Baghdad, Iraq Iran's foreign minister made a historic trip to Baghdad on Tuesday, pledging to secure his country's borders to stop militants from entering Iraq and saying the "situation would have been much worse" if Tehran were actually supporting the insurgency as the U.S. has claimed.
Iranian envoy Kamal Kharrazi's trip -- two days after Secretary of State Condoleezza Rice paid a surprise visit to support the war-ravaged country's political process -- was the highest-level visit by an official from any of Iraq's six neighboring countries since Saddam Hussein's ouster two years ago.
Kharrazi, who held talks with Iraqi Prime Minister Ibrahim al-Jaafari, President Jalal Talabani and Foreign Minister Hoshyar Zebari, vowed that his country was committed to supporting Iraq's political and economic reconstruction and would do all it could to improve security conditions.
"We believe securing the borders between the two countries means security to the Islamic Republic of Iran," Kharrazi said.
Zebari said militants have infiltrated from Iran into Iraq "but we are not saying that they are approved by the Iranian government."
New British Defense Secretary John Reid also visited Iraq on Tuesday, traveling to Baghdad and Basra on his first foreign trip. The stream of visitors is aimed at shoring up the new Iraqi leadership caught in a surge of violence that has killed more than 470 people killed since the government was announced April 28.
Ties between neighboring Iraq and Iran improved after the ouster of Saddam, who led an eight-year war against Iran during the 1980s in which more than 1 million people died. Relations remained cool after that war, with Iran supporting anti-Saddam groups and the former Iraqi leader hosting the Mujahedeen Khalq, an Iranian militia that fought the Shiite religious regime in Tehran.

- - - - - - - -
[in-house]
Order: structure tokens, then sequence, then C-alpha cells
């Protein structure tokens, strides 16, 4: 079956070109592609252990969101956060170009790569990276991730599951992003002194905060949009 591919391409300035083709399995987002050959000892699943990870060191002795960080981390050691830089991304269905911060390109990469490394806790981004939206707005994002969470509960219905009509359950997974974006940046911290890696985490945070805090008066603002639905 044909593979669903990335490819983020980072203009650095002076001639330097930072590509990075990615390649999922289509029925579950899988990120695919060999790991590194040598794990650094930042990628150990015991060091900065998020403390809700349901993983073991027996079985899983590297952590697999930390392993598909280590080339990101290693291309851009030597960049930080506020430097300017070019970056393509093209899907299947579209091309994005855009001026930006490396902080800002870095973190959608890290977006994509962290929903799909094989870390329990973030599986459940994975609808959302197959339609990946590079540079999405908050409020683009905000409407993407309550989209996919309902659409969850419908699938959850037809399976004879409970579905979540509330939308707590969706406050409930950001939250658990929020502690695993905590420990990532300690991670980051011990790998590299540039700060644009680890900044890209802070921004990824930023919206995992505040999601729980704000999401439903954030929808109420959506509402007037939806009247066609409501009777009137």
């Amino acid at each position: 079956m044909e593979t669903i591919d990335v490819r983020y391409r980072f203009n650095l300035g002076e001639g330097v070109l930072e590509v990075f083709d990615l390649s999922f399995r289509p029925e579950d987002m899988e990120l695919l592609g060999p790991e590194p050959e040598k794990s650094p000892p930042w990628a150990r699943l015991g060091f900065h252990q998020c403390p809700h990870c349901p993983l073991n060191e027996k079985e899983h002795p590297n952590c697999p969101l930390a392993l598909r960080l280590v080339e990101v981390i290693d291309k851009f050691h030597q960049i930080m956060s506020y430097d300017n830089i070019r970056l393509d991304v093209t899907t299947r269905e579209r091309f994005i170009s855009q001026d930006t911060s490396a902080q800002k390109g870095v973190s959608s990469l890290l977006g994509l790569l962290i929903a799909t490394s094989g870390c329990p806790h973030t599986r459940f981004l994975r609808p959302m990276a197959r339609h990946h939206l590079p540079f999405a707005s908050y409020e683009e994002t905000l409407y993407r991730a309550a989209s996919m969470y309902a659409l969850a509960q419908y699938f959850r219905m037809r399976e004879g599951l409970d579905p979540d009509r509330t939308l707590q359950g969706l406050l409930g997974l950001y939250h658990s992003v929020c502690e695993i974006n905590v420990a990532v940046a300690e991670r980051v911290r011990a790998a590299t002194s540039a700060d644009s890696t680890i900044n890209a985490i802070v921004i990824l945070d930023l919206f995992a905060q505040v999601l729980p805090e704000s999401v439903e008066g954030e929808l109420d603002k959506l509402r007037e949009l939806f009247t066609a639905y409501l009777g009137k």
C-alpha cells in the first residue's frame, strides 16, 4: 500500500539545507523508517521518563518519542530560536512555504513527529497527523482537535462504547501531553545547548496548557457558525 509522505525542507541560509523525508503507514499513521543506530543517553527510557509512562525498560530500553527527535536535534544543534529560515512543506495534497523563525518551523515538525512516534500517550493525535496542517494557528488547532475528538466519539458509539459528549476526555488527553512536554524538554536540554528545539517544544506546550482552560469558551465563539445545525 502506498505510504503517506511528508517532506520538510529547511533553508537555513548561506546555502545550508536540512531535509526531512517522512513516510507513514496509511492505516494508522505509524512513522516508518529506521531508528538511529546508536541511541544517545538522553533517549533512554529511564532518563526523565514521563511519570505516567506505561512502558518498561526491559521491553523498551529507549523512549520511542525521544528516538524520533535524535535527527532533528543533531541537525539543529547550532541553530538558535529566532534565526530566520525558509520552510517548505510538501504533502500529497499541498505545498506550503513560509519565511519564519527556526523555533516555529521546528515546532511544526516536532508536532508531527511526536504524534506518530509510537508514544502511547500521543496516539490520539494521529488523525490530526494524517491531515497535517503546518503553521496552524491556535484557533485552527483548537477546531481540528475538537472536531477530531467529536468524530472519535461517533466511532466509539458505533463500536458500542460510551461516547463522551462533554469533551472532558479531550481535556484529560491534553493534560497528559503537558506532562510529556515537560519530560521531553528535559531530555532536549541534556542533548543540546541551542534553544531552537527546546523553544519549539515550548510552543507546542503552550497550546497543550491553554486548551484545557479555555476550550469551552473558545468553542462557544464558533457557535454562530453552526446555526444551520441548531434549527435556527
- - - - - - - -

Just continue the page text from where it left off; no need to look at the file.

But since the U.S.-led invasion swept Saddam from power, Iraq's majority Shiite Muslim community has risen to power and worked to build close ties with Iran.
Iran, however, has been accused of supporting insurgents in Iraq to destabilize reconstruction efforts by the United States, which regards Tehran as a terror sponsor bent on producing nuclear weapons. Iran denies both claims.
Al-Jaafari, who led anti-Saddam militiamen based in Iran during part of his two-decade exile, has said Iraq now wants positive relations with Iran.
The Iranian envoy's visit comes at a time of spiraling violence fueled by foreign extremists and rival groups of Sunnis and Shiites.
Three Islamic clerics -- a Shiite and two Sunnis -- were shot and killed in Baghdad, police said Tuesday. Another 17 Iraqis were killed Tuesday in several separate attacks.
An American soldier was killed and a second was wounded when a roadside bomb struck their patrol near Tikrit, 80 miles north of Baghdad, the military said. At least 1,622 U.S. military members have died since the Iraq war began in March 2003, according to an Associated Press count.